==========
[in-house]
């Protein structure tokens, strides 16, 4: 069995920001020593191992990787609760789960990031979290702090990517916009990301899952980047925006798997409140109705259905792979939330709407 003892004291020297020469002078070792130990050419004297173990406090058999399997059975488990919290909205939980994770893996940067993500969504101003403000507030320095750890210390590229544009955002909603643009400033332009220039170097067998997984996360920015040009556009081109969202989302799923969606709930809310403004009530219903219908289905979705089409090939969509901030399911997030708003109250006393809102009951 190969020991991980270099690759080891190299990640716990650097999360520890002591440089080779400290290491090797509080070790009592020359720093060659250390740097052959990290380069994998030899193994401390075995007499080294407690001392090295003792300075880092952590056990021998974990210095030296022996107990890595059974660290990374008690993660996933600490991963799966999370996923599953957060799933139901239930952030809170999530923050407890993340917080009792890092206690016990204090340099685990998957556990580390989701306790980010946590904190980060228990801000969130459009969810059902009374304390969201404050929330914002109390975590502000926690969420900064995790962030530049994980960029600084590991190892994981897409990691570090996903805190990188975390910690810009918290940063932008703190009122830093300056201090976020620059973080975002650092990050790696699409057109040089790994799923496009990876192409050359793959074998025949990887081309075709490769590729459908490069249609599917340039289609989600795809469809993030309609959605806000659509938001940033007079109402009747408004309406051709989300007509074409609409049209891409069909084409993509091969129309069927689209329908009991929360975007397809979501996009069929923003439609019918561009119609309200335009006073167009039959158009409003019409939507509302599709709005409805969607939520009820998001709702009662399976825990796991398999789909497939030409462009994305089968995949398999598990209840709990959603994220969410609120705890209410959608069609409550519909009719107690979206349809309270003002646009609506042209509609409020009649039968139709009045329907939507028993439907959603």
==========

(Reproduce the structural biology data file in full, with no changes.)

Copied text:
[in-house]
């Protein structure tokens, strides 16, 4: 069995920001020593191992990787609760789960990031979290702090990517916009990301899952980047925006798997409140109705259905792979939330709407 003892004291020297020469002078070792130990050419004297173990406090058999399997059975488990919290909205939980994770893996940067993500969504101003403000507030320095750890210390590229544009955002909603643009400033332009220039170097067998997984996360920015040009556009081109969202989302799923969606709930809310403004009530219903219908289905979705089409090939969509901030399911997030708003109250006393809102009951 190969020991991980270099690759080891190299990640716990650097999360520890002591440089080779400290290491090797509080070790009592020359720093060659250390740097052959990290380069994998030899193994401390075995007499080294407690001392090295003792300075880092952590056990021998974990210095030296022996107990890595059974660290990374008690993660996933600490991963799966999370996923599953957060799933139901239930952030809170999530923050407890993340917080009792890092206690016990204090340099685990998957556990580390989701306790980010946590904190980060228990801000969130459009969810059902009374304390969201404050929330914002109390975590502000926690969420900064995790962030530049994980960029600084590991190892994981897409990691570090996903805190990188975390910690810009918290940063932008703190009122830093300056201090976020620059973080975002650092990050790696699409057109040089790994799923496009990876192409050359793959074998025949990887081309075709490769590729459908490069249609599917340039289609989600795809469809993030309609959605806000659509938001940033007079109402009747408004309406051709989300007509074409609409049209891409069909084409993509091969129309069927689209329908009991929360975007397809979501996009069929923003439609019918561009119609309200335009006073167009039959158009409003019409939507509302599709709005409805969607939520009820998001709702009662399976825990796991398999789909497939030409462009994305089968995949398999598990209840709990959603994220969410609120705890209410959608069609409550519909009719107690979206349809309270003002646009609506042209509609409020009649039968139709009045329907939507028993439907959603």